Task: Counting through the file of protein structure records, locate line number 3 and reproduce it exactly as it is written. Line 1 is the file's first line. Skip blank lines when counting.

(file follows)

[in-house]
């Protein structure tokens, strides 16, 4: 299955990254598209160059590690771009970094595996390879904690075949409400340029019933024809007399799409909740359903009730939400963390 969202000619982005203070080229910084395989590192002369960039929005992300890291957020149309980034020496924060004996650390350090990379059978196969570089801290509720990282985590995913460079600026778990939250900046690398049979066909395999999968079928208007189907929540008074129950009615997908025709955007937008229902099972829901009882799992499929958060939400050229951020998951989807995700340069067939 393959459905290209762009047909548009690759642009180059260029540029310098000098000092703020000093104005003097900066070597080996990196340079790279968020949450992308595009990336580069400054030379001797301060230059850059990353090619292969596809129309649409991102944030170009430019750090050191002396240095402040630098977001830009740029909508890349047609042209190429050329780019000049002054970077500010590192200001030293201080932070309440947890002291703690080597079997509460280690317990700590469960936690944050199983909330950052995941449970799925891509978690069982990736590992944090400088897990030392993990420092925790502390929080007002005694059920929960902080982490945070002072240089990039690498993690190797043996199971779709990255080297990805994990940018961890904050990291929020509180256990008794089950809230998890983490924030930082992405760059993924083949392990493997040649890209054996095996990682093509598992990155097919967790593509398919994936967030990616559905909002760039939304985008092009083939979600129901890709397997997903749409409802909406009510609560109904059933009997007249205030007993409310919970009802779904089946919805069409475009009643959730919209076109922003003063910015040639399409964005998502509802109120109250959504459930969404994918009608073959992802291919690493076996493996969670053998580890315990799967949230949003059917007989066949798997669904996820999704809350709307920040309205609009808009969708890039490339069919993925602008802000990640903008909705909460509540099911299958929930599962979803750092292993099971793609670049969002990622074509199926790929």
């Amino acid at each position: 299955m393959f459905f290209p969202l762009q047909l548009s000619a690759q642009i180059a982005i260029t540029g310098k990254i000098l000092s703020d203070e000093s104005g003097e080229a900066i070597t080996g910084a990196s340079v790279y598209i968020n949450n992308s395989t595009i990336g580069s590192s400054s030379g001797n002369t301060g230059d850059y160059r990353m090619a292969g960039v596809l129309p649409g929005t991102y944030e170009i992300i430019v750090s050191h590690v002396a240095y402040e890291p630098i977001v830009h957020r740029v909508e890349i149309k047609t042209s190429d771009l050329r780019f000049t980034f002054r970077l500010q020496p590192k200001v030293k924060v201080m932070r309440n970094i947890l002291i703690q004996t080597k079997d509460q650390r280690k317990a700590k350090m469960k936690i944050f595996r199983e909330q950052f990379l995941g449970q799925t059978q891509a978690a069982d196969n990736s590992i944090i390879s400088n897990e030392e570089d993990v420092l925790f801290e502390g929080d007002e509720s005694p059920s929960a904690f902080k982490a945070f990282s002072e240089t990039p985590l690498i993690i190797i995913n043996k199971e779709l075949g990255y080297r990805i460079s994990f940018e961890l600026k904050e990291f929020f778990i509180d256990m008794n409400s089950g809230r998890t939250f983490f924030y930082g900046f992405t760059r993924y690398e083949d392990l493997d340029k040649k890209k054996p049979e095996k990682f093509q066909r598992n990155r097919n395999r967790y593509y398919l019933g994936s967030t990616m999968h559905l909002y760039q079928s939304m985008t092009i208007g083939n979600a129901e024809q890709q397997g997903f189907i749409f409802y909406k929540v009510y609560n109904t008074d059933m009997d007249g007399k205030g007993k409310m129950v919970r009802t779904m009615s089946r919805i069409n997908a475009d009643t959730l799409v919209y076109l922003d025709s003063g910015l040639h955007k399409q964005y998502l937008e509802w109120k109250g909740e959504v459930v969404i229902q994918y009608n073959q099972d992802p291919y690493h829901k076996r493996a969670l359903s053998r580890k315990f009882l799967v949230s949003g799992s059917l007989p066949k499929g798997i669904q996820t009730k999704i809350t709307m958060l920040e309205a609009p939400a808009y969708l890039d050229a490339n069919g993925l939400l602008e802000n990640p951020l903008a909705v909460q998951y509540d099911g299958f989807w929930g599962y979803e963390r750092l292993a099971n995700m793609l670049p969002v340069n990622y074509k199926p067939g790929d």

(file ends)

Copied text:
């Amino acid at each position: 299955m393959f459905f290209p969202l762009q047909l548009s000619a690759q642009i180059a982005i260029t540029g310098k990254i000098l000092s703020d203070e000093s104005g003097e080229a900066i070597t080996g910084a990196s340079v790279y598209i968020n949450n992308s395989t595009i990336g580069s590192s400054s030379g001797n002369t301060g230059d850059y160059r990353m090619a292969g960039v596809l129309p649409g929005t991102y944030e170009i992300i430019v750090s050191h590690v002396a240095y402040e890291p630098i977001v830009h957020r740029v909508e890349i149309k047609t042209s190429d771009l050329r780019f000049t980034f002054r970077l500010q020496p590192k200001v030293k924060v201080m932070r309440n970094i947890l002291i703690q004996t080597k079997d509460q650390r280690k317990a700590k350090m469960k936690i944050f595996r199983e909330q950052f990379l995941g449970q799925t059978q891509a978690a069982d196969n990736s590992i944090i390879s400088n897990e030392e570089d993990v420092l925790f801290e502390g929080d007002e509720s005694p059920s929960a904690f902080k982490a945070f990282s002072e240089t990039p985590l690498i993690i190797i995913n043996k199971e779709l075949g990255y080297r990805i460079s994990f940018e961890l600026k904050e990291f929020f778990i509180d256990m008794n409400s089950g809230r998890t939250f983490f924030y930082g900046f992405t760059r993924y690398e083949d392990l493997d340029k040649k890209k054996p049979e095996k990682f093509q066909r598992n990155r097919n395999r967790y593509y398919l019933g994936s967030t990616m999968h559905l909002y760039q079928s939304m985008t092009i208007g083939n979600a129901e024809q890709q397997g997903f189907i749409f409802y909406k929540v009510y609560n109904t008074d059933m009997d007249g007399k205030g007993k409310m129950v919970r009802t779904m009615s089946r919805i069409n997908a475009d009643t959730l799409v919209y076109l922003d025709s003063g910015l040639h955007k399409q964005y998502l937008e509802w109120k109250g909740e959504v459930v969404i229902q994918y009608n073959q099972d992802p291919y690493h829901k076996r493996a969670l359903s053998r580890k315990f009882l799967v949230s949003g799992s059917l007989p066949k499929g798997i669904q996820t009730k999704i809350t709307m958060l920040e309205a609009p939400a808009y969708l890039d050229a490339n069919g993925l939400l602008e802000n990640p951020l903008a909705v909460q998951y509540d099911g299958f989807w929930g599962y979803e963390r750092l292993a099971n995700m793609l670049p969002v340069n990622y074509k199926p067939g790929d």